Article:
• what the question is asking you to do?
  • what information are you given?
  • is there anything else you need to do (multi-step questions) to get the answer?
  • Highlight/underline the key words. If possible, draw a picture—this helps to visualise the problem (and there may be marks associated with diagrams).
  • Show all working! Markers cannot give you makes if they cannot follow your working.
  • Check your work.
  • Ensure that your work is clear and able to be read.

Exam day tips

Before you start your maths exam, you should take some time to peruse (read through) the exam.  Regardless of whether your exam has a dedicated perusal time, we recommend that you spend time at the beginning of the exam to read through the whole exam. Below are some strategies for perusing and completing maths based exams.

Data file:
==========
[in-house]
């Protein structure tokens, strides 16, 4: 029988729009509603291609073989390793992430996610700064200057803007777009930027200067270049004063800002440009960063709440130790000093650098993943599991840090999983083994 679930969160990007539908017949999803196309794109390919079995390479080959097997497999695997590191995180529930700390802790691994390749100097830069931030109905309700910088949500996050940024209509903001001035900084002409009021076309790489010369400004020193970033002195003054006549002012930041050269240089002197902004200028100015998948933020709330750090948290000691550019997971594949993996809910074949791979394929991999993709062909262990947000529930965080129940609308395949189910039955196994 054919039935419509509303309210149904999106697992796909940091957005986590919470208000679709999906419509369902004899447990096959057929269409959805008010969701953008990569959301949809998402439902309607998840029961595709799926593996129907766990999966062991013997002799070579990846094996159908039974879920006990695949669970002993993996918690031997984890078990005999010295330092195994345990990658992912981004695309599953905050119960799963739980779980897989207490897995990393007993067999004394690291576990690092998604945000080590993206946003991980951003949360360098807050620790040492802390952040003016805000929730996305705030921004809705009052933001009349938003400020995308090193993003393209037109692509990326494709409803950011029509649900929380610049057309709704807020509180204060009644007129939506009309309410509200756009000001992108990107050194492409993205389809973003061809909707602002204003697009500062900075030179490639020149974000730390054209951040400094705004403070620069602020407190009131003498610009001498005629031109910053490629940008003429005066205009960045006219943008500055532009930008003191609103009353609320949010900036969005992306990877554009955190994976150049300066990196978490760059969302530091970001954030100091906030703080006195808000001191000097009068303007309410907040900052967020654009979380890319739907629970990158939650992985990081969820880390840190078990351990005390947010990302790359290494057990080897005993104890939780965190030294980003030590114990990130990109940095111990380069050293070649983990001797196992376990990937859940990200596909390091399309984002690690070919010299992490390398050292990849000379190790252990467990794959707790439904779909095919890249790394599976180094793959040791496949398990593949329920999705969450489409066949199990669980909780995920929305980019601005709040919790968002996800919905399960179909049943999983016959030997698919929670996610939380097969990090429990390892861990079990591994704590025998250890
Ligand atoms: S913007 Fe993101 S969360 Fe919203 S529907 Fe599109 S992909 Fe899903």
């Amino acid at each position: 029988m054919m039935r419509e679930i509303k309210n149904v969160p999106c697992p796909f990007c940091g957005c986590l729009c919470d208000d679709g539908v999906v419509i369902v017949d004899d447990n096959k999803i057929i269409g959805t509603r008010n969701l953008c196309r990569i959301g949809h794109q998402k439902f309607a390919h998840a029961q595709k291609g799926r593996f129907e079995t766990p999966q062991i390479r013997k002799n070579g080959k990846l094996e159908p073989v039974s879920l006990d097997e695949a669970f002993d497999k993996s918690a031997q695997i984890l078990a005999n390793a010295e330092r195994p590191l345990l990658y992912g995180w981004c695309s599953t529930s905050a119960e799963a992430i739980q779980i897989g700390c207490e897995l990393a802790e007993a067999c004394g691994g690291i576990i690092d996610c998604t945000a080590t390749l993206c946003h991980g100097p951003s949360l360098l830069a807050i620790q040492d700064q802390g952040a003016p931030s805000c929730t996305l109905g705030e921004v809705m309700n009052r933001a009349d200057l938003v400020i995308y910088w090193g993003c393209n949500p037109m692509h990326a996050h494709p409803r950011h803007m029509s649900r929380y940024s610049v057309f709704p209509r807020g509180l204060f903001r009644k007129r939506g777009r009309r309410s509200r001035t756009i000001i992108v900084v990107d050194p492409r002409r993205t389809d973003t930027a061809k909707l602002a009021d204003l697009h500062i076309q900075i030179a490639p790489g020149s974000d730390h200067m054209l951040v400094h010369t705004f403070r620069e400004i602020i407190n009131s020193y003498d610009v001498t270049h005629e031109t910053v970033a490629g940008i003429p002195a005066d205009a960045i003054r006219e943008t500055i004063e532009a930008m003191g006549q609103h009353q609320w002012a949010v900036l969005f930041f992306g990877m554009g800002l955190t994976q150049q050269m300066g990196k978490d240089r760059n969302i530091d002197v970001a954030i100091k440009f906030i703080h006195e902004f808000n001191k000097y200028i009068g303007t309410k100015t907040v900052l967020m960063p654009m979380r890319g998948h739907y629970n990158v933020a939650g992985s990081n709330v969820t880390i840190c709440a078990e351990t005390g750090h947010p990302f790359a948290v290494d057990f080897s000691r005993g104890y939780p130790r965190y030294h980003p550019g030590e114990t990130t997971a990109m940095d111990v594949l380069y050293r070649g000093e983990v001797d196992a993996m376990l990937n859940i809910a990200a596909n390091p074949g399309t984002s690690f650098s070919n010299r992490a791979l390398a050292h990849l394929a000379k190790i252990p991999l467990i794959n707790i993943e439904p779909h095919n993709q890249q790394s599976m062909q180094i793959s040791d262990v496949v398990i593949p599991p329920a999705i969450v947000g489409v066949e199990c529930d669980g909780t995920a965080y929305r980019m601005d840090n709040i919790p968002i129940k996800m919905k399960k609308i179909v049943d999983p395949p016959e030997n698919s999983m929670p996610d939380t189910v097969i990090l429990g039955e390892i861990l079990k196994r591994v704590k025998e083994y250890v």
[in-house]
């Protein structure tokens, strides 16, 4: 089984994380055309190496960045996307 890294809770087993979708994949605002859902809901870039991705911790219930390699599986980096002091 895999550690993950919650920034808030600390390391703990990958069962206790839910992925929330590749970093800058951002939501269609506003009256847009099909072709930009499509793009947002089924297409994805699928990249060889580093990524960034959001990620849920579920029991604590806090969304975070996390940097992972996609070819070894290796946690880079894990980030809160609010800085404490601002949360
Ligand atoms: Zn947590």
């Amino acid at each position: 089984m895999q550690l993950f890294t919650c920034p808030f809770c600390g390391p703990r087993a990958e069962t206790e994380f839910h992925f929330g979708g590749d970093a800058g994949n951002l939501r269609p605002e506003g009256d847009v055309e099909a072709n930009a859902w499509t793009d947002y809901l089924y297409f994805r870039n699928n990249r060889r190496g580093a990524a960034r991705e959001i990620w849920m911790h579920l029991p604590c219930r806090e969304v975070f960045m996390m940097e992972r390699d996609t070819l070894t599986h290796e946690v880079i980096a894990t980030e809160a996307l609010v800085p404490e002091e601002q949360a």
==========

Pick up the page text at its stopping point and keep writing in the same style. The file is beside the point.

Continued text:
When you commence your exam:

  • Read the exam instructions carefully, if you have any queries, clarify with your exam supervisor
  • During the perusal time, write down anything you are worried about forgetting during the exam
  • Read each question carefully, look for key words, make notes and write formulae
  • Prioritise questions. Do the questions you are most comfortable with first and spend more time on the questions worth more marks. This will help you to maximise your marks.

Once you have read through your options and made a plan on how to best approach your exam, it is time to focus on completing your maths exam. During your exam:

  • Label each question clearly—this will allow the marker to find each question (and part), as normally you can answer questions in any order you want! (If you are required to answer the questions in a particular order it will be included as part of your exam instructions.)